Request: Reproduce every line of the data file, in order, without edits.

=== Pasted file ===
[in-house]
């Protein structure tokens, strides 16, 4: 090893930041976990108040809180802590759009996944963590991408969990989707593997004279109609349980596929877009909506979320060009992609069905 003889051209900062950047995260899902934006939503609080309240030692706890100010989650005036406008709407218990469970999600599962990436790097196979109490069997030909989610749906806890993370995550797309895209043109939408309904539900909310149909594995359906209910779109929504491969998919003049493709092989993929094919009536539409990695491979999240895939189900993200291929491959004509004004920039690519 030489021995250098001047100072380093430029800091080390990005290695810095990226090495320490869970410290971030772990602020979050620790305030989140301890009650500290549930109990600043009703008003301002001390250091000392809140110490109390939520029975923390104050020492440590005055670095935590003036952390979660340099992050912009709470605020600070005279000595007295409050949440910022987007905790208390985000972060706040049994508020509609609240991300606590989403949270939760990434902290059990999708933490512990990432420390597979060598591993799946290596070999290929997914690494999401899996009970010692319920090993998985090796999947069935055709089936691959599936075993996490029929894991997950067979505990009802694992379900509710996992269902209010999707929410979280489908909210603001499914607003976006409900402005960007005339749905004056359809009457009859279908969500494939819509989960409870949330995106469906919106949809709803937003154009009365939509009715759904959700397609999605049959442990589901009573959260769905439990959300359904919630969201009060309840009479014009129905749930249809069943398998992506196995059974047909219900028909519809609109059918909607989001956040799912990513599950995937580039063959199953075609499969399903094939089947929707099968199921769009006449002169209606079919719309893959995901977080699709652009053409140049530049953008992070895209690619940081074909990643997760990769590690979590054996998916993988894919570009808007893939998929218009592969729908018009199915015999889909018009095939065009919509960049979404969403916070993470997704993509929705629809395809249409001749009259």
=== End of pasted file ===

[in-house]
């Protein structure tokens, strides 16, 4: 090893930041976990108040809180802590759009996944963590991408969990989707593997004279109609349980596929877009909506979320060009992609069905 003889051209900062950047995260899902934006939503609080309240030692706890100010989650005036406008709407218990469970999600599962990436790097196979109490069997030909989610749906806890993370995550797309895209043109939408309904539900909310149909594995359906209910779109929504491969998919003049493709092989993929094919009536539409990695491979999240895939189900993200291929491959004509004004920039690519 030489021995250098001047100072380093430029800091080390990005290695810095990226090495320490869970410290971030772990602020979050620790305030989140301890009650500290549930109990600043009703008003301002001390250091000392809140110490109390939520029975923390104050020492440590005055670095935590003036952390979660340099992050912009709470605020600070005279000595007295409050949440910022987007905790208390985000972060706040049994508020509609609240991300606590989403949270939760990434902290059990999708933490512990990432420390597979060598591993799946290596070999290929997914690494999401899996009970010692319920090993998985090796999947069935055709089936691959599936075993996490029929894991997950067979505990009802694992379900509710996992269902209010999707929410979280489908909210603001499914607003976006409900402005960007005339749905004056359809009457009859279908969500494939819509989960409870949330995106469906919106949809709803937003154009009365939509009715759904959700397609999605049959442990589901009573959260769905439990959300359904919630969201009060309840009479014009129905749930249809069943398998992506196995059974047909219900028909519809609109059918909607989001956040799912990513599950995937580039063959199953075609499969399903094939089947929707099968199921769009006449002169209606079919719309893959995901977080699709652009053409140049530049953008992070895209690619940081074909990643997760990769590690979590054996998916993988894919570009808007893939998929218009592969729908018009199915015999889909018009095939065009919509960049979404969403916070993470997704993509929705629809395809249409001749009259």